Escorted by the metro police and the South African Police Service (SAPS), carrying a huge banner written “Criminals are being nursed by the system, justice must prevail”, the Treatment Action Campaign (TAC) led a march through Khayelitsha to demand safe communities.
About three weeks ago, Dr Michael Aluko, who worked at both the Site B clinic and the Khayelitsha Hospital was hijacked and killed while buying lunch at the BP Garage in Site B. The In a statement TAC said that the march was their small attempt to reassure Dr Aluko’s family, colleagues, friends and the health sector that TAC and would do its best to ensure justice prevailed and that the murderers are punished.
TAC provincial organiser, Lumkile Sizila, who addressed the marchers outside Site B police station said they would make sure that the government does its job. “We’ve had enough of the Khayelitsha crime that makes people scared to come here. We want Khayelitsha to be like Camps Bay. The health sector has suffered a great loss with the death of Dr Aluko and right now we want the law to take its course and we want this to happen quickly”.
As marchers continuously filled the pavements which lead to the entrance of the police station, struggle songs were sung and placards waved in the air. Five SAPS members stood in front of the marchers while police cars and vans rode in and out of the yard. One clearly irritated policeman driving a police van, almost rode over a journalist’s foot while forcing his way through the yard, much to the anger of the crowd who sang louder.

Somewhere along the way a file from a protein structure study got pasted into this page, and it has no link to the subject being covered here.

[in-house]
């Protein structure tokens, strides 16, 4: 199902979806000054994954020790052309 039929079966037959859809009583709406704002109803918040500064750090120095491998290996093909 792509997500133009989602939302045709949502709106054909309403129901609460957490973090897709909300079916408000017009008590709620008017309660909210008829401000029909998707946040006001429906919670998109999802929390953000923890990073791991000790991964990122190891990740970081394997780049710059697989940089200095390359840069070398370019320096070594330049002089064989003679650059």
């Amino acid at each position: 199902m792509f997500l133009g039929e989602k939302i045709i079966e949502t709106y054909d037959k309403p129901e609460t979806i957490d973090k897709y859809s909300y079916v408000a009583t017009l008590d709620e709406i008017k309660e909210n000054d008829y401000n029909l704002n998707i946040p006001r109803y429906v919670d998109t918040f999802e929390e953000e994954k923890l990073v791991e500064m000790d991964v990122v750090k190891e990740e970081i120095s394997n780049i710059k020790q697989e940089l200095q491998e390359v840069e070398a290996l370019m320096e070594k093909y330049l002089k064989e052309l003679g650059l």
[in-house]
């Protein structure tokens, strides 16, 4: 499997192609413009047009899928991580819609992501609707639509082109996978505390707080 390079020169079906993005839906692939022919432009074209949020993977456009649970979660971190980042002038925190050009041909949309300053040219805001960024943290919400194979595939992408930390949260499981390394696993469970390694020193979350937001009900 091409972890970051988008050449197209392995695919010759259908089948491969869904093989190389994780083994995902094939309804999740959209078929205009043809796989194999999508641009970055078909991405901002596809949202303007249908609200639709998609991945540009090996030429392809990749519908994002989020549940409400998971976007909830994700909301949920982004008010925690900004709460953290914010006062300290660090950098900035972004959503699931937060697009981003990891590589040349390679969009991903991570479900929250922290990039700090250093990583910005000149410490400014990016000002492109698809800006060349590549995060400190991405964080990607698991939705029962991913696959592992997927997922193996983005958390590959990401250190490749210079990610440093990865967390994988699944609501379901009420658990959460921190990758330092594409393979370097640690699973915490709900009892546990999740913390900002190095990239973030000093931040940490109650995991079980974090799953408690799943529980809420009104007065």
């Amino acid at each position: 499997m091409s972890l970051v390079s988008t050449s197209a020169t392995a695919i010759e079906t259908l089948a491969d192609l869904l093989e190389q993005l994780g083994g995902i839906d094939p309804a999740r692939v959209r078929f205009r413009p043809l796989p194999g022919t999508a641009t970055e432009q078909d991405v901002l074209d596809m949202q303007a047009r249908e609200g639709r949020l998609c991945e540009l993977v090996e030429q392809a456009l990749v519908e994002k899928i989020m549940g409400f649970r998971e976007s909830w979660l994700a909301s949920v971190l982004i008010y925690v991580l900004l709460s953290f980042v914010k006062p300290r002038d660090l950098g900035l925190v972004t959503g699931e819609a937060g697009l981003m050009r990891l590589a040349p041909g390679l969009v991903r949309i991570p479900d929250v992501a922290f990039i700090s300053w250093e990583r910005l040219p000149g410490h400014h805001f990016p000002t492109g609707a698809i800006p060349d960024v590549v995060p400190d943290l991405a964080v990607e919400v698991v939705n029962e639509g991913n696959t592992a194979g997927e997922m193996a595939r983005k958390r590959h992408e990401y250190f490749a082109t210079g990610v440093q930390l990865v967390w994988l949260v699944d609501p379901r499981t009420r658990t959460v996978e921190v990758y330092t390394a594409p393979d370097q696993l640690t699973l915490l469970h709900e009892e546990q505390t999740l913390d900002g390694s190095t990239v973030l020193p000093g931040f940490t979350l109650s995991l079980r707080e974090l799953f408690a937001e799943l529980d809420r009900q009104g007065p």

Ward 89 councillor, Monde Nqulwana, also took part in the march.
Two memorandums were presented, one to the Khayelitsha Magistrate’s court and the other to Site B police station where it was received by Lieutenant Colonel Xoliswa Maseti.
The memorandum handed over to the court demanded “regular communication between the court and the victim or victim’s family.” It said, “We condemn the disappearance of dockets at court and often this leads to unnecessary delays and eventually cases are sadly dismissed”. It also condemned unnecessary postponements and delays, which cause “painful inconvenience” to the grieving family. It said, “We demand effective communication between the investigating officers and the prosecutors. … poor communication leads to poor evidence and ultimately to cases [being] dismissed …”.
The memorandum handed over to the Site B police station said, “We demand a proper and thorough investigation that will lead to a speedy trial and prosecution of Dr. Aluko’s killer(s) and other cases.” It continued, “[We] also demand that all crime scenes must be secured and collection of evidence must take place in order to have watertight cases.” The memorandum also called for more visible policing and protection of essential services including clinics, hospitals and schools.
Both memorandums requested answers within 14 working days.
Source : GroundUp